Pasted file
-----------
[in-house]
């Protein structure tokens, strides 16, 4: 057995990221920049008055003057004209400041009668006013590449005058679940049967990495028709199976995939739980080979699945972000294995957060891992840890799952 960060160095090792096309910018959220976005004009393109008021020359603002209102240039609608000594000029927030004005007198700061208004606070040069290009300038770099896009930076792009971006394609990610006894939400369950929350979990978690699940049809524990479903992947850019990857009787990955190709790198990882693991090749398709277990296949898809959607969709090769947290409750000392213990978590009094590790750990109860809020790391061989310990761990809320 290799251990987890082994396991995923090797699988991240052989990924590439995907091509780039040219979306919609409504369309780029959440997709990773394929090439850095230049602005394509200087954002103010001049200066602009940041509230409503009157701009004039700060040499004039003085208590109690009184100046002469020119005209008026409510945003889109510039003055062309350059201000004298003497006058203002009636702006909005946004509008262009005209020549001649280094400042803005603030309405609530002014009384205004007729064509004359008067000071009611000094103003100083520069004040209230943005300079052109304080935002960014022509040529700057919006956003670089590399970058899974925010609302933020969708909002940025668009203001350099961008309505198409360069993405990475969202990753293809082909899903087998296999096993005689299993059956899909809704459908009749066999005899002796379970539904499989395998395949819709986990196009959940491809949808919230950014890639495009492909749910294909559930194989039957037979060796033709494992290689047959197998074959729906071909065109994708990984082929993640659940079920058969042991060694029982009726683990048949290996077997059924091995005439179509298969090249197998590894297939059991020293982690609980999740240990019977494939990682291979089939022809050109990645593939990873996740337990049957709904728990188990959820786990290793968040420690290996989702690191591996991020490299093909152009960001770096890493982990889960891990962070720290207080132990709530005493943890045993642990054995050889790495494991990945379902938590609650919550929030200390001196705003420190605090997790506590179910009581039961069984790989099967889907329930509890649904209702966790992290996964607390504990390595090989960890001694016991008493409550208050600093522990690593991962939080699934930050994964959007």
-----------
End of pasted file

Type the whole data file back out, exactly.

[in-house]
């Protein structure tokens, strides 16, 4: 057995990221920049008055003057004209400041009668006013590449005058679940049967990495028709199976995939739980080979699945972000294995957060891992840890799952 960060160095090792096309910018959220976005004009393109008021020359603002209102240039609608000594000029927030004005007198700061208004606070040069290009300038770099896009930076792009971006394609990610006894939400369950929350979990978690699940049809524990479903992947850019990857009787990955190709790198990882693991090749398709277990296949898809959607969709090769947290409750000392213990978590009094590790750990109860809020790391061989310990761990809320 290799251990987890082994396991995923090797699988991240052989990924590439995907091509780039040219979306919609409504369309780029959440997709990773394929090439850095230049602005394509200087954002103010001049200066602009940041509230409503009157701009004039700060040499004039003085208590109690009184100046002469020119005209008026409510945003889109510039003055062309350059201000004298003497006058203002009636702006909005946004509008262009005209020549001649280094400042803005603030309405609530002014009384205004007729064509004359008067000071009611000094103003100083520069004040209230943005300079052109304080935002960014022509040529700057919006956003670089590399970058899974925010609302933020969708909002940025668009203001350099961008309505198409360069993405990475969202990753293809082909899903087998296999096993005689299993059956899909809704459908009749066999005899002796379970539904499989395998395949819709986990196009959940491809949808919230950014890639495009492909749910294909559930194989039957037979060796033709494992290689047959197998074959729906071909065109994708990984082929993640659940079920058969042991060694029982009726683990048949290996077997059924091995005439179509298969090249197998590894297939059991020293982690609980999740240990019977494939990682291979089939022809050109990645593939990873996740337990049957709904728990188990959820786990290793968040420690290996989702690191591996991020490299093909152009960001770096890493982990889960891990962070720290207080132990709530005493943890045993642990054995050889790495494991990945379902938590609650919550929030200390001196705003420190605090997790506590179910009581039961069984790989099967889907329930509890649904209702966790992290996964607390504990390595090989960890001694016991008493409550208050600093522990690593991962939080699934930050994964959007």